Background Patient and family empowerment strategies have increased patients’ abilities to manage their disease, adopt healthier behaviours, and use health services more effectively, as well as increasing care-giver coping skills and efficacy (1). However, rheumatic patient’s ability to perform self-care practices (2) is frequently threatened by disease flare and disability, both contributing for questioning the patients’ power to control their illness and their own lives.
Objectives This paper aims to explore the concepts of patient agency, empowerment and self-management, also discussing the patients’ perspectives on compliance and adherence. It will approach the impacts of self management on well-being, considering illness characteristics, patients’ dilemas and family life.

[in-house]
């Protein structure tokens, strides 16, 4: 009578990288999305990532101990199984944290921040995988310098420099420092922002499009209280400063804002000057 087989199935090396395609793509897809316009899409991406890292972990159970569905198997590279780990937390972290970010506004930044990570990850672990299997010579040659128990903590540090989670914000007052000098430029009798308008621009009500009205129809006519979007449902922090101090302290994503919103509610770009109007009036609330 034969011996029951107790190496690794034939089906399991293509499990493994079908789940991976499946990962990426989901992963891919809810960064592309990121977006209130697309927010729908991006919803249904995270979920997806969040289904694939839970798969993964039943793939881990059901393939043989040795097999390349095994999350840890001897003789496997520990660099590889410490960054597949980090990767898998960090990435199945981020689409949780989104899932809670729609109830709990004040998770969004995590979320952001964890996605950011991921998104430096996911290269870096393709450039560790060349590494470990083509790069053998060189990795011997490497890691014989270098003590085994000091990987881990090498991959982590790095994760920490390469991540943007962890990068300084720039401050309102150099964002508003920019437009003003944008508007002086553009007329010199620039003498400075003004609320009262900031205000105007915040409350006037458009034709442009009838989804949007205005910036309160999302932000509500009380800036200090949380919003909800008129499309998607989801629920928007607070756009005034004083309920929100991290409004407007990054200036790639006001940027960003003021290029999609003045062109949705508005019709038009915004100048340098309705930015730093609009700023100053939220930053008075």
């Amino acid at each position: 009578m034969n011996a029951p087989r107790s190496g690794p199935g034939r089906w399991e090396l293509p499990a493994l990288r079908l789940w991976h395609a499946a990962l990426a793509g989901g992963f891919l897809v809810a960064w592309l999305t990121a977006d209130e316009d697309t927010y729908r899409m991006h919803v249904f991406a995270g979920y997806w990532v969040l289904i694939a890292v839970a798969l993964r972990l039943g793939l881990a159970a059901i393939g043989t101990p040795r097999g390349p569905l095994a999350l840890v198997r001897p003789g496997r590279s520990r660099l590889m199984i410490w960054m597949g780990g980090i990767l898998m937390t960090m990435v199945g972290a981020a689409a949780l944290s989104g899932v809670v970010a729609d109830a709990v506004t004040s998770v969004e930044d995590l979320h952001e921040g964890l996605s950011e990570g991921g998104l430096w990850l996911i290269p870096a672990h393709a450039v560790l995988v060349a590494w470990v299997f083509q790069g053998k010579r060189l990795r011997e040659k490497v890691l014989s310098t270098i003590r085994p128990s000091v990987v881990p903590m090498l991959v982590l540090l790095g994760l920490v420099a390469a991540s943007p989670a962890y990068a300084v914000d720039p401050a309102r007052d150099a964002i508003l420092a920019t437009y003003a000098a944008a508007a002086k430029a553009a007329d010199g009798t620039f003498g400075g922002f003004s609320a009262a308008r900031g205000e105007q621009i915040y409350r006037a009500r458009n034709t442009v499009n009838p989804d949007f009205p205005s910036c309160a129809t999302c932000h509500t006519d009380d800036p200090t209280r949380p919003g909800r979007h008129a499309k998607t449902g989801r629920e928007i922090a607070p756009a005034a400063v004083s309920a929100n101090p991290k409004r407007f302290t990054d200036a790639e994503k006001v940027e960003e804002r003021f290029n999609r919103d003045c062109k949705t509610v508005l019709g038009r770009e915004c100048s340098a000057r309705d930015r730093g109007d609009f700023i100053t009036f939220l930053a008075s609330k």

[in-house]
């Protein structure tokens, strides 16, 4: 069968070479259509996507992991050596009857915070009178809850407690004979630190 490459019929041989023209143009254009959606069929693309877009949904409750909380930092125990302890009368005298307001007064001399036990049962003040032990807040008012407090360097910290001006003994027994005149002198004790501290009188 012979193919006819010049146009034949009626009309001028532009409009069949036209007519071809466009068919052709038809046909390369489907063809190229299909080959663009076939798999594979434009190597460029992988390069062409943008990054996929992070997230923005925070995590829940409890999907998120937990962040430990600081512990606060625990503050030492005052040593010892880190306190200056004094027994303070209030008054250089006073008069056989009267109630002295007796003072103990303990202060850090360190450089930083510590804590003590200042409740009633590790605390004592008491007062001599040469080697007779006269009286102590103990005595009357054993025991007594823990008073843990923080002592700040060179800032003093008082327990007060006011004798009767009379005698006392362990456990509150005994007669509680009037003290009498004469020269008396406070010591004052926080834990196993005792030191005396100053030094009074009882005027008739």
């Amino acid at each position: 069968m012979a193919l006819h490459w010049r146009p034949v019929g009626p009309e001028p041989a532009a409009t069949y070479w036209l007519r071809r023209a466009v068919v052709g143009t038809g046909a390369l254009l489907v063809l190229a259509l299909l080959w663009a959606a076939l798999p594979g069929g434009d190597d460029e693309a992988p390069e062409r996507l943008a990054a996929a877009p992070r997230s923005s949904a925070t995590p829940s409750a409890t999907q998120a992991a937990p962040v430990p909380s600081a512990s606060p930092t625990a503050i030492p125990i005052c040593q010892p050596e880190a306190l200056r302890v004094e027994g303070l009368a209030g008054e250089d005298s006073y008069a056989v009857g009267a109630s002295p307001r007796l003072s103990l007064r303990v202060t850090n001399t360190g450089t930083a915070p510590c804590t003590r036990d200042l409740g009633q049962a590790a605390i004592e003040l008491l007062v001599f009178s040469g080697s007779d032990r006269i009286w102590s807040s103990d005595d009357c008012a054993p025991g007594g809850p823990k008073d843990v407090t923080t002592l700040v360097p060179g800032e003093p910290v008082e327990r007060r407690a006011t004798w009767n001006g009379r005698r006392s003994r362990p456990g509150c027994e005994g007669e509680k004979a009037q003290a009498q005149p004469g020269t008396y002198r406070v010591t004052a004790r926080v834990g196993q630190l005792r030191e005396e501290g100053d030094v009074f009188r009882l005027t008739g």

Methods By reviewing some literature on patients’ agency, empowerment and self-management, and illness narratives, this paper proposes a reflection upon patient-centered health care.
Results Returning to the issue of the impacts of autoimmune diseases on the “self”, the sense of conflict between human agency and the disease ethiology can compromise the patient’s agency regarding health promoting behaviours and self-management.
Wallerstein N (2006). What is the evidence on effectiveness of empowerment to improve health? Copenhagen,WHO Regional Office for Europe (Health Evidence Network report; http://www.euro.who.int/Document/E88086.pdf, accessed 01 February 2006)
Cutler, Carol (2003). Assessing patients’ perception of self-care agency in Psychiatric Care. Issues in Mental Health Nursing, 24:199–211.
Disclosure of Interest None Declared
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